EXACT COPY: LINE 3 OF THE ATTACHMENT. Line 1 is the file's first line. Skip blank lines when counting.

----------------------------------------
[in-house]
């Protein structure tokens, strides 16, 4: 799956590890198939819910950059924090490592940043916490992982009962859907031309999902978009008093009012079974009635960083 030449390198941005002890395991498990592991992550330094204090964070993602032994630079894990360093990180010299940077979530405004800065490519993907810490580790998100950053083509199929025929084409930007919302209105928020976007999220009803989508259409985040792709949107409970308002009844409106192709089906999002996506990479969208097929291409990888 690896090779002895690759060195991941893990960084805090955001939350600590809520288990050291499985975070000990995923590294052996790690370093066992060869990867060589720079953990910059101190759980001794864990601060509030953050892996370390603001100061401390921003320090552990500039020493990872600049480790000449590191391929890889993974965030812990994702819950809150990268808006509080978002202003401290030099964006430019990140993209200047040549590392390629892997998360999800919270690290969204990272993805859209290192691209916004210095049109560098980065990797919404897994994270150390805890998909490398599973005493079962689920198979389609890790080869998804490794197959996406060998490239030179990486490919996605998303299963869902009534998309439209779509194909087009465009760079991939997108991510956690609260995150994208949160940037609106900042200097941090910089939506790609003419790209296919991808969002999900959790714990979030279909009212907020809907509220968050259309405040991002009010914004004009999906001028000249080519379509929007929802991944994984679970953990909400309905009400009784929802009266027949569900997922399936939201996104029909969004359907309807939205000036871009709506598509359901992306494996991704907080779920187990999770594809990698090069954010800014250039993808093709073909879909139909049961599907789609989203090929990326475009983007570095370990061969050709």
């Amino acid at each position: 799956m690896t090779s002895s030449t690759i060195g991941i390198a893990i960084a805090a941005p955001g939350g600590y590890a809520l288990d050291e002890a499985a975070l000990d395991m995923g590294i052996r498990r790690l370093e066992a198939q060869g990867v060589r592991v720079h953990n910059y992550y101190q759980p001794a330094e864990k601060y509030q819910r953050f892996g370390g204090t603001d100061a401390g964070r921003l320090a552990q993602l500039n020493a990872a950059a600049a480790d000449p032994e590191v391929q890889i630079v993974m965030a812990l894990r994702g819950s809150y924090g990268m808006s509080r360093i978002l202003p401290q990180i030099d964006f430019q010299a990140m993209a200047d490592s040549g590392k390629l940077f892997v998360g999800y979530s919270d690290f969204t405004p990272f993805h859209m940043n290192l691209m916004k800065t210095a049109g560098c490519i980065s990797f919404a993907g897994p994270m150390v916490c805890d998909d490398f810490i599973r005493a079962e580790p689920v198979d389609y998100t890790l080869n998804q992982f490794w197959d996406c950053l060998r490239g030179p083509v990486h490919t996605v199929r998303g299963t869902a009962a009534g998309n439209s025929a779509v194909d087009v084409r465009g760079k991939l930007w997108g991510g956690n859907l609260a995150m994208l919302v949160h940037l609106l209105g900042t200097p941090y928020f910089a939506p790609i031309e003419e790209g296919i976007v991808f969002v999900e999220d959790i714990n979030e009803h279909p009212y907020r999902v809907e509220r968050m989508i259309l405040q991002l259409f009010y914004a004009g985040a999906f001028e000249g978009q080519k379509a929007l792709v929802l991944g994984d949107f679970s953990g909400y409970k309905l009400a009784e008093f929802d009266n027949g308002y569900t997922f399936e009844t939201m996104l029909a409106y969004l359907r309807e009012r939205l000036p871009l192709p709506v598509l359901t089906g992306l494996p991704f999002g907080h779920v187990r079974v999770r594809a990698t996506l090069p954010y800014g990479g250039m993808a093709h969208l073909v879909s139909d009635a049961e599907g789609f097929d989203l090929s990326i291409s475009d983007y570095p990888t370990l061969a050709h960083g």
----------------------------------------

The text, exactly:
């Amino acid at each position: 799956m690896t090779s002895s030449t690759i060195g991941i390198a893990i960084a805090a941005p955001g939350g600590y590890a809520l288990d050291e002890a499985a975070l000990d395991m995923g590294i052996r498990r790690l370093e066992a198939q060869g990867v060589r592991v720079h953990n910059y992550y101190q759980p001794a330094e864990k601060y509030q819910r953050f892996g370390g204090t603001d100061a401390g964070r921003l320090a552990q993602l500039n020493a990872a950059a600049a480790d000449p032994e590191v391929q890889i630079v993974m965030a812990l894990r994702g819950s809150y924090g990268m808006s509080r360093i978002l202003p401290q990180i030099d964006f430019q010299a990140m993209a200047d490592s040549g590392k390629l940077f892997v998360g999800y979530s919270d690290f969204t405004p990272f993805h859209m940043n290192l691209m916004k800065t210095a049109g560098c490519i980065s990797f919404a993907g897994p994270m150390v916490c805890d998909d490398f810490i599973r005493a079962e580790p689920v198979d389609y998100t890790l080869n998804q992982f490794w197959d996406c950053l060998r490239g030179p083509v990486h490919t996605v199929r998303g299963t869902a009962a009534g998309n439209s025929a779509v194909d087009v084409r465009g760079k991939l930007w997108g991510g956690n859907l609260a995150m994208l919302v949160h940037l609106l209105g900042t200097p941090y928020f910089a939506p790609i031309e003419e790209g296919i976007v991808f969002v999900e999220d959790i714990n979030e009803h279909p009212y907020r999902v809907e509220r968050m989508i259309l405040q991002l259409f009010y914004a004009g985040a999906f001028e000249g978009q080519k379509a929007l792709v929802l991944g994984d949107f679970s953990g909400y409970k309905l009400a009784e008093f929802d009266n027949g308002y569900t997922f399936e009844t939201m996104l029909a409106y969004l359907r309807e009012r939205l000036p871009l192709p709506v598509l359901t089906g992306l494996p991704f999002g907080h779920v187990r079974v999770r594809a990698t996506l090069p954010y800014g990479g250039m993808a093709h969208l073909v879909s139909d009635a049961e599907g789609f097929d989203l090929s990326i291409s475009d983007y570095p990888t370990l061969a050709h960083g």